Correspondence outlining the details of three quarantine incidents has been included:

Complaints against Captain Williams over his conduct during the latter two incidents were lodged by Count Quadt, German Minister at Tehran, at the Tehran Sanitary Council: see folios 4-6 for related papers. A copy – in French – of a report of the proceedings of the fifty-third session of the Tehran Sanitary Council can be found on folios 11-14.

A copy – in French with English translation – of the International Sanitary Convention, signed at Paris 3 December 1903, can be found on folios 43-108. For supplementary correspondence outlining the proceedings of the British delegation at the Conference, see folios 109-125.

The main correspondents are as follows: HM Minister at Tehran (Sir Cecil Arthur Spring Rice), HM Chargé d'affaires at Tehran (Charles Murray Marling), the Political Resident A senior ranking political representative (equivalent to a Consul General) from the diplomatic corps of the Government of India or one of its subordinate provincial governments, in charge of a Political Residency. in the Persian Gulf Historically used by the British to refer to the sea area between the Arabian Peninsula and Iran. Often referred to as The Gulf or the Arabian Gulf. (Major Percy Zachariah Cox), the Chief Quarantine Officer in the Persian Gulf Historically used by the British to refer to the sea area between the Arabian Peninsula and Iran. Often referred to as The Gulf or the Arabian Gulf. , the German Consul at Bushire (Dr Franz Listermann), officials of the Foreign Office, and officials of the India Office The department of the British Government to which the Government of India reported between 1858 and 1947. The successor to the Court of Directors. .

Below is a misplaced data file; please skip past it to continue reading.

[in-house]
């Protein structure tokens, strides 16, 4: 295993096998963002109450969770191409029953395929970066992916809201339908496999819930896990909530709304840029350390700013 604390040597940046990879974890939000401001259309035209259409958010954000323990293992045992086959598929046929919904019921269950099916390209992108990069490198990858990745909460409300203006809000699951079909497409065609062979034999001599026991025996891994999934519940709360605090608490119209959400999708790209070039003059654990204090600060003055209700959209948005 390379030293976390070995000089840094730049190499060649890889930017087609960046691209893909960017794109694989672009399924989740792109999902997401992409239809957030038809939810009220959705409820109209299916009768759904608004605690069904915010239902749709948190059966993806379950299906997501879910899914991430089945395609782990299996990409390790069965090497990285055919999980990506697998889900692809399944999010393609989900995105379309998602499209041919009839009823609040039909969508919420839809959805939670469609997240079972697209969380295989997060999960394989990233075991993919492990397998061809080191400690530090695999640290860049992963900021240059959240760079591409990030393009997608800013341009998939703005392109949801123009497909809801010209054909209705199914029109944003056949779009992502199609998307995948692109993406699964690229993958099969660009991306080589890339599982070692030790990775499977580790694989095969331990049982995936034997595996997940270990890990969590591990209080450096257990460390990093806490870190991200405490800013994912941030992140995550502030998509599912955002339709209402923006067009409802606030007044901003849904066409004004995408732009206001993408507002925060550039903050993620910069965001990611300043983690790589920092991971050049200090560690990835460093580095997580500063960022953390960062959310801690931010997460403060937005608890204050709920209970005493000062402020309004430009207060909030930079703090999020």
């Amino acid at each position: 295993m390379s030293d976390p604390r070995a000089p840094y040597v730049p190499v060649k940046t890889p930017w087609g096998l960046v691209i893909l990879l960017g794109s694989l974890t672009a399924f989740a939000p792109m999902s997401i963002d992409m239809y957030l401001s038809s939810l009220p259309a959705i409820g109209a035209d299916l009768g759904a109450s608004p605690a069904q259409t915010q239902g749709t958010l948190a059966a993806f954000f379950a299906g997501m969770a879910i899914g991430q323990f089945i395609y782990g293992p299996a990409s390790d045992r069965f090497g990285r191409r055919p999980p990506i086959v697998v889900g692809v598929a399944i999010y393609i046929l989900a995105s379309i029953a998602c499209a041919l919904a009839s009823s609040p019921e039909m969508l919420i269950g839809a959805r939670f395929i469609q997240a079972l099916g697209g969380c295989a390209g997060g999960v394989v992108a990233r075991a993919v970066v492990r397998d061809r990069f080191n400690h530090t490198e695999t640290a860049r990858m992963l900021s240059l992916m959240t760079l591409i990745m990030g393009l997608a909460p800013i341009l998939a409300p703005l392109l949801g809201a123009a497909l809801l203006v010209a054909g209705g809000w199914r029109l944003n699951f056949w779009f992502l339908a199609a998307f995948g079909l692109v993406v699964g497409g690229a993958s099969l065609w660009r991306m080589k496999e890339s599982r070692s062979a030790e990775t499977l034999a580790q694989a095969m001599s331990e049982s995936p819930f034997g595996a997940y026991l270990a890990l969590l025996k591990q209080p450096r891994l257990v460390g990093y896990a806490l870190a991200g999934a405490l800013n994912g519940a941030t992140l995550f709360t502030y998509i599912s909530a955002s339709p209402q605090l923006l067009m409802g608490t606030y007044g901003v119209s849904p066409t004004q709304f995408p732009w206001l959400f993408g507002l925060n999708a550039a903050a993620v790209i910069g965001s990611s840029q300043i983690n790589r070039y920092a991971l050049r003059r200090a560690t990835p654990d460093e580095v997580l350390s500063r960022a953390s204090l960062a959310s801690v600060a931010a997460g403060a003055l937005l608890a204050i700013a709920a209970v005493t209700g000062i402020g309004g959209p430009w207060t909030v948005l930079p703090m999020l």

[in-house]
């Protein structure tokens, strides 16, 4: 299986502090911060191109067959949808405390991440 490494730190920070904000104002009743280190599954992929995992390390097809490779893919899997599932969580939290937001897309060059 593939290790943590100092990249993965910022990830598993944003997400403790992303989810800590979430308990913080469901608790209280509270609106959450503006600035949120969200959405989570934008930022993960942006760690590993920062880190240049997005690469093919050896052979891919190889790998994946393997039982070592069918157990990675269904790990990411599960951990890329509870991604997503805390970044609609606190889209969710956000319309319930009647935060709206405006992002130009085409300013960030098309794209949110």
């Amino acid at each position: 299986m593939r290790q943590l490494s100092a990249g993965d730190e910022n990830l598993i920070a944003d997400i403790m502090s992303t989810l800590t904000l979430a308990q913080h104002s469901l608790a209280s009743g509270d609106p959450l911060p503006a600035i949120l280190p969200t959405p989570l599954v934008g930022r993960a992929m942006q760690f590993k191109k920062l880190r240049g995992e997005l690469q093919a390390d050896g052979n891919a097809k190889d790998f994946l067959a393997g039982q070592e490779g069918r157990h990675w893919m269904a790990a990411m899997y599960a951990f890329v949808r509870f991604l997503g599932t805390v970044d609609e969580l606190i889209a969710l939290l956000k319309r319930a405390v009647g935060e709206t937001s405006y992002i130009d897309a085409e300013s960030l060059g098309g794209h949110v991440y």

No papers have been filed for the years 1905-1906.

Extent and format
1 item (125 folios)
Arrangement

The papers are arranged in chronological order from the rear (folio 125) to the front of the part (folio 1).

Written in
English in Latin script
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File 2908/1907 Pt 3 ‘Persian Gulf:- Quarantine; German complaint’ [‎121v] (242/250), British Library: India Office Records and Private Papers, IOR/L/PS/10/124/2, in Qatar Digital Library <https://www.qdl.qa/archive/81055/vdc_100066085809.0x000034> [accessed 24 April 2019]